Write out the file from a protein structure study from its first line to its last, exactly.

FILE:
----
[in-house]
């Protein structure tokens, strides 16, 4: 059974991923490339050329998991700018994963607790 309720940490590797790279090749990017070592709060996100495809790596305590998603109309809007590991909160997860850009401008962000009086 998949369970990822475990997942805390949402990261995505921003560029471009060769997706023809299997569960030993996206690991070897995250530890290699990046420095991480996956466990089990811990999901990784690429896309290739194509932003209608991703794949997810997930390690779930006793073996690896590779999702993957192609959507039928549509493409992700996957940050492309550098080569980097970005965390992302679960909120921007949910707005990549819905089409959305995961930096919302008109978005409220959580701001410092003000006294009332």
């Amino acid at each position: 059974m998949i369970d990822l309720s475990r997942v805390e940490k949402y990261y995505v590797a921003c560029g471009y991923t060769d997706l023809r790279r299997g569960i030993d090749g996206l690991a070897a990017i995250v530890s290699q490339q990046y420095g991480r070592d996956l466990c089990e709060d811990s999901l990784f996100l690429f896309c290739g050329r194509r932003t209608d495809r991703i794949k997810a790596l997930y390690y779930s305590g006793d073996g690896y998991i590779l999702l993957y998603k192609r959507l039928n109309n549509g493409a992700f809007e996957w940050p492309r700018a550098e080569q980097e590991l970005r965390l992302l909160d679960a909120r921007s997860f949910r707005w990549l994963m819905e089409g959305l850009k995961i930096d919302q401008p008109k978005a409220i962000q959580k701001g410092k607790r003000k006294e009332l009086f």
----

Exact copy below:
[in-house]
């Protein structure tokens, strides 16, 4: 059974991923490339050329998991700018994963607790 309720940490590797790279090749990017070592709060996100495809790596305590998603109309809007590991909160997860850009401008962000009086 998949369970990822475990997942805390949402990261995505921003560029471009060769997706023809299997569960030993996206690991070897995250530890290699990046420095991480996956466990089990811990999901990784690429896309290739194509932003209608991703794949997810997930390690779930006793073996690896590779999702993957192609959507039928549509493409992700996957940050492309550098080569980097970005965390992302679960909120921007949910707005990549819905089409959305995961930096919302008109978005409220959580701001410092003000006294009332």
């Amino acid at each position: 059974m998949i369970d990822l309720s475990r997942v805390e940490k949402y990261y995505v590797a921003c560029g471009y991923t060769d997706l023809r790279r299997g569960i030993d090749g996206l690991a070897a990017i995250v530890s290699q490339q990046y420095g991480r070592d996956l466990c089990e709060d811990s999901l990784f996100l690429f896309c290739g050329r194509r932003t209608d495809r991703i794949k997810a790596l997930y390690y779930s305590g006793d073996g690896y998991i590779l999702l993957y998603k192609r959507l039928n109309n549509g493409a992700f809007e996957w940050p492309r700018a550098e080569q980097e590991l970005r965390l992302l909160d679960a909120r921007s997860f949910r707005w990549l994963m819905e089409g959305l850009k995961i930096d919302q401008p008109k978005a409220i962000q959580k701001g410092k607790r003000k006294e009332l009086f």